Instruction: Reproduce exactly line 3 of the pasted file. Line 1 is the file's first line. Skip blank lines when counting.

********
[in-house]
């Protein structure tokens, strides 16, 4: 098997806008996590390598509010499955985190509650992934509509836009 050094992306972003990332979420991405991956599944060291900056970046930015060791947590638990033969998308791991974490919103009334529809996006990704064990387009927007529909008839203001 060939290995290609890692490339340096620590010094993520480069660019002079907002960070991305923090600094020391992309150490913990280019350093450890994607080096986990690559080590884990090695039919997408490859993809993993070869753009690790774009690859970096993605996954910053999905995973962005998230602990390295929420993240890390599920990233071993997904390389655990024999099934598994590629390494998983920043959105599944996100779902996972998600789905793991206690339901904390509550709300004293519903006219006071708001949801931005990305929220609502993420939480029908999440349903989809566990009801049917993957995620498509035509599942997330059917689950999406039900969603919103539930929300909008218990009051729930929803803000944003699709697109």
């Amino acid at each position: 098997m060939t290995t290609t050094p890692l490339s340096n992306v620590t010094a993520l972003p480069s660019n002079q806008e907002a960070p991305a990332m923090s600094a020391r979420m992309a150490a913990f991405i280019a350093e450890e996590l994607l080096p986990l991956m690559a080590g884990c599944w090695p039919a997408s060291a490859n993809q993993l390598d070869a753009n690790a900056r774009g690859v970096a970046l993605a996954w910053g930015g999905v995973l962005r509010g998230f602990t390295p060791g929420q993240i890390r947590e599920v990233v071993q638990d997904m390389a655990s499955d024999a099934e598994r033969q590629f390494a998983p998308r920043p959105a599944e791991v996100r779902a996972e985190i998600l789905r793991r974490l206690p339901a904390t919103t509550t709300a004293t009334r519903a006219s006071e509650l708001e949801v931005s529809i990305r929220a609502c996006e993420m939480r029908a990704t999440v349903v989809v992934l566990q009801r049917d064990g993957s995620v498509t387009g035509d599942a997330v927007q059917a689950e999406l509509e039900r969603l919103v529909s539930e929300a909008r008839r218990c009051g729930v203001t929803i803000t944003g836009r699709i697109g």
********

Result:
């Amino acid at each position: 098997m060939t290995t290609t050094p890692l490339s340096n992306v620590t010094a993520l972003p480069s660019n002079q806008e907002a960070p991305a990332m923090s600094a020391r979420m992309a150490a913990f991405i280019a350093e450890e996590l994607l080096p986990l991956m690559a080590g884990c599944w090695p039919a997408s060291a490859n993809q993993l390598d070869a753009n690790a900056r774009g690859v970096a970046l993605a996954w910053g930015g999905v995973l962005r509010g998230f602990t390295p060791g929420q993240i890390r947590e599920v990233v071993q638990d997904m390389a655990s499955d024999a099934e598994r033969q590629f390494a998983p998308r920043p959105a599944e791991v996100r779902a996972e985190i998600l789905r793991r974490l206690p339901a904390t919103t509550t709300a004293t009334r519903a006219s006071e509650l708001e949801v931005s529809i990305r929220a609502c996006e993420m939480r029908a990704t999440v349903v989809v992934l566990q009801r049917d064990g993957s995620v498509t387009g035509d599942a997330v927007q059917a689950e999406l509509e039900r969603l919103v529909s539930e929300a909008r008839r218990c009051g729930v203001t929803i803000t944003g836009r699709i697109g």